Heroes on the field

 

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Tacloban Surge (from left): Sugbo, Gerado, Ruiz, Malquisto, Relano, Cablao, Diorico, Tumampo, coach Pimentel, and Pongos (photo by Janvic Mateo).

First published in the Starweek, 25 May 2014

Goalkeeper Ralph Relano, 26, was named the most valuable player following an impressive performance that helped his team secure the championship in the recently-held Sama-Sama beach football games in Boracay.

No one would have thought that six months ago, this man – who seemed to have an unlimited supply of energy – felt nothing but helplessness as he watched Super Typhoon Yolanda destroy their house. As he waited for the storm to pass, sitting in a corner of a nearby concrete shelter, he prepared himself for the worst: his father, who was in their house when it collapsed, might have died.

“I didn’t know what to do. I wanted to go out and find him,” he told STARweek in Filipino.

As the winds started to abate, Ralph said he spotted his father under the debris, along with their chicken and dog, protected by a small wooden table that served as their cover.

Channeling enough courage to venture outside and face the wrath of the typhoon, Ralph ran as fast as he could to get to his father. The rescue mission was a success, but not without him being slammed by a strong gust of wind into a fallen guava tree.

While this was happening, Ehgie Gerado, 18, was inside their house in Tacloban, watching members of his family crossing a flooded street to get to a safer place.

“My father was walking back towards our house when I saw him slip and get submerged in the (waist-deep) flood,” he said in Filipino.

Ehgie went out to rescue his father, whose leg had become stuck in debris that littered the flooded streets. His father, who sustained a deep cut in his leg, had to be stitched up without anesthesia.

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Futkaleros play – and pay – it forward

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Futkal founder Peter Amores and senior futkaleros hold football clinic for DHL Express employees and their children during the Sama-Sama Games 2014 in Boracay. Photo by Bob Manzano/DHL Express

First published in the Good News Section, The Philippine Star, 19 May 2014

Six years ago, Mark Dennis Balbin started his journey in street football when he became a member of Tondo Futkaleros, a team mentored by seasoned player Peter Amores under his Football sa Kalye (FutKal) program.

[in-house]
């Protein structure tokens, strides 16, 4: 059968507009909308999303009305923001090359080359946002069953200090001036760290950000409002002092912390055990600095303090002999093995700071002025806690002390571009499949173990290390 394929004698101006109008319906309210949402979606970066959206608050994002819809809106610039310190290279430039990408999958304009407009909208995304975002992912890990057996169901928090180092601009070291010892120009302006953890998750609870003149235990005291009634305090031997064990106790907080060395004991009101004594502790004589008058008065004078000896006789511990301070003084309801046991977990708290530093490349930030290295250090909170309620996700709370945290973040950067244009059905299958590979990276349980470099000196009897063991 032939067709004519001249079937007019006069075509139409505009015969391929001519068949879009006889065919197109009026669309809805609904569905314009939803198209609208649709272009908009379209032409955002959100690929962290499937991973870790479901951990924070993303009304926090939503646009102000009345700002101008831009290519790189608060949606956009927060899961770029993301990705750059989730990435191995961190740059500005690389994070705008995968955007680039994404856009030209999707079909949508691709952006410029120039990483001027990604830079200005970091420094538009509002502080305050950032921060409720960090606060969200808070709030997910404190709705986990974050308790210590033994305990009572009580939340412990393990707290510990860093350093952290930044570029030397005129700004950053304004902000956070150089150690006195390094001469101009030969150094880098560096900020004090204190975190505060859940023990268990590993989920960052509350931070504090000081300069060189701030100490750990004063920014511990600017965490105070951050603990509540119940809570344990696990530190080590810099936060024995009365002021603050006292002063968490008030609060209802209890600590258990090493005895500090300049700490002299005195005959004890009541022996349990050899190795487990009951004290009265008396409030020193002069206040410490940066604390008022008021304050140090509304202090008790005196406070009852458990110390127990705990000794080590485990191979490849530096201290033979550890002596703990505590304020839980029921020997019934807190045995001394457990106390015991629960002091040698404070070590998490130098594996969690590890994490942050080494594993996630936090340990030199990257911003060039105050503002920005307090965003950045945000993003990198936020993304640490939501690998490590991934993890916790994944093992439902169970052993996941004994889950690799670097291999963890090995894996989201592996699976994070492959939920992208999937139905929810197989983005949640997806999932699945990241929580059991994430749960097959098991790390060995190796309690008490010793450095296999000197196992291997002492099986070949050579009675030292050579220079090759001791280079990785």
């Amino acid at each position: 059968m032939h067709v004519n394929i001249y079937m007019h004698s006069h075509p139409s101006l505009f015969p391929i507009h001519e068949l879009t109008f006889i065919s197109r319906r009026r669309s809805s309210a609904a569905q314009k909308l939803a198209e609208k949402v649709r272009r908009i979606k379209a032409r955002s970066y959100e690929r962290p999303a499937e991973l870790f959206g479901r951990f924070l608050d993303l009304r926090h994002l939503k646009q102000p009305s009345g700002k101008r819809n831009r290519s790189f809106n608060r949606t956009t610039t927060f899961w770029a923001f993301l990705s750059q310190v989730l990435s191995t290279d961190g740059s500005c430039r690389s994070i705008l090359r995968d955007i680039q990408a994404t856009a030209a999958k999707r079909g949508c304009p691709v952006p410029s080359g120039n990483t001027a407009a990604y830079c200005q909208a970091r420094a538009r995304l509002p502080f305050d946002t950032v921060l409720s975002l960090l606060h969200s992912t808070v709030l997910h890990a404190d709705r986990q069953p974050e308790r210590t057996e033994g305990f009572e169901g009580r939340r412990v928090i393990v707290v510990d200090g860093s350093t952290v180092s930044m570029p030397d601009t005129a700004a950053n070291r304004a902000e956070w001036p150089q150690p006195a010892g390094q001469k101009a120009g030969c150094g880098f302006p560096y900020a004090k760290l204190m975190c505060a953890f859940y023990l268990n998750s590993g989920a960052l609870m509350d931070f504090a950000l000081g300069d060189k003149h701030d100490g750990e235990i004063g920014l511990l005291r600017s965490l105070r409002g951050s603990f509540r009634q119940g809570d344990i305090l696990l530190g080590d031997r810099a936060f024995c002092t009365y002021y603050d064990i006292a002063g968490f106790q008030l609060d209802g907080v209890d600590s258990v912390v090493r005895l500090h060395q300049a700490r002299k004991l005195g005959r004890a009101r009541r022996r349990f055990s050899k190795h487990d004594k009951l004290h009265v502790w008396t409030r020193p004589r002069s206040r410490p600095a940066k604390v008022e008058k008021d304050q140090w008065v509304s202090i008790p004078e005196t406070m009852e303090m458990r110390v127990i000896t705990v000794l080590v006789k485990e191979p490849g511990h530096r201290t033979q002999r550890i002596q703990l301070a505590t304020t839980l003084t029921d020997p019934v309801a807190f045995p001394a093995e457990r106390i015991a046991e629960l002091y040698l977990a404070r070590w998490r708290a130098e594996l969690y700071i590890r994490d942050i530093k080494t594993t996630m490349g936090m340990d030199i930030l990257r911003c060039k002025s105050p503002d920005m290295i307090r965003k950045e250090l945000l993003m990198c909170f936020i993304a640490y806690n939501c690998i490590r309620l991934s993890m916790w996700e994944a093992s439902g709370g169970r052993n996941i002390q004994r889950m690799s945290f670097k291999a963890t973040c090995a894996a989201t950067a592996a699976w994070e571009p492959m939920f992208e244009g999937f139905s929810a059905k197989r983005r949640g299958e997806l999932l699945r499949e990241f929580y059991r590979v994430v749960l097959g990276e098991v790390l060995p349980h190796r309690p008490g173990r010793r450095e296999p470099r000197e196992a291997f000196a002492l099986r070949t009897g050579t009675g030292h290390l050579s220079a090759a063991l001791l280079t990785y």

Now 23, Balbin – like many of his contemporaries – has become a mentor, sharing his knowledge of the game with a new generation of futkaleros, not just in Tondo but in many other disadvantaged communities in the country.

“I guess they are all inspired to teach football to the next generation, and we saw the potential. It’s a good way to get the communities to work together,” Amores said during the Sama-Sama Games held earlier this month in Boracay.

“As the program gets bigger and the kids get older, they pass on and continue with the program,” he added.

Balbin said he volunteered to conduct street football clinics for young children as he understands how it can help develop a person’s values and character.

“The FutKal program is very effective for kids,” he told The STAR in Filipino. “It teaches you discipline, respect.”

“Since I have the time, this is what I want to do – share, share, share,” he added.

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Unedited feature: UP opens exhibit of Yolanda survivors

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Edited story published in The Philippine Star, 23 March 2014

When Super Typhoon Yolanda struck Eastern Visayas in Nov. 8 last year, 18-year old Ernest Reyes Dimakiling was with his family in Palo, Leyte, trying to brace the door of their house and stop it from being blown away by the wind.

For Dimakiling, the door was their primary defense that held their shelter against the rage of the super typhoon. Without it, he said, they would not survive the calamity.

The concept of shelter has gone a long way for Dimakiling, a Biology student who was among the 200 students of the University of the Philippines (UP) in Tacloban who cross-registered to the university’s flagship campus in Diliman, Quezon City this semester.

Last week, the UP College of Arts and Letters (CAL) launched an exhibit of the works of 20 students affected – physically, psychologically and emotionally – of the typhoon.

Some of the participants, like Dimakiling, were in Eastern Visayas when Yolanda struck. Others were in UP Diliman when it happened, but were nonetheless affected as their families are back in the affected areas.

The exhibit, titled Bakawan (Mangrove), contains the output of the series of writing, dance and drawing psychosocial workshops conducted by various experts in the past several weeks. Read more of this post

Dearly departed pets also remembered

First published in The Philippine Star, 02 November 2013, Saturday

Like most Filipinos, Kson Mortera went to visit a dead loved one yesterday to light a candle, offer flowers and relive happy memories when they were together.

But instead of joining the millions who flocked to cemeteries across the country, Mortera was among the handful who visited the graves of their beloved pets at the compound of the Philippine Animal Welfare Society (PAWS) at the boundary of Marikina and Quezon City.

“I’ve had her since I was in second year high school,” Mortera told The STAR, referring to his short-haired cat Chancey that died on Thursday at the age of 12.

“She’s actually the closest one whom I have lost,” he said, adding that he had treated Chancey like his child throughout her lifetime. Read more of this post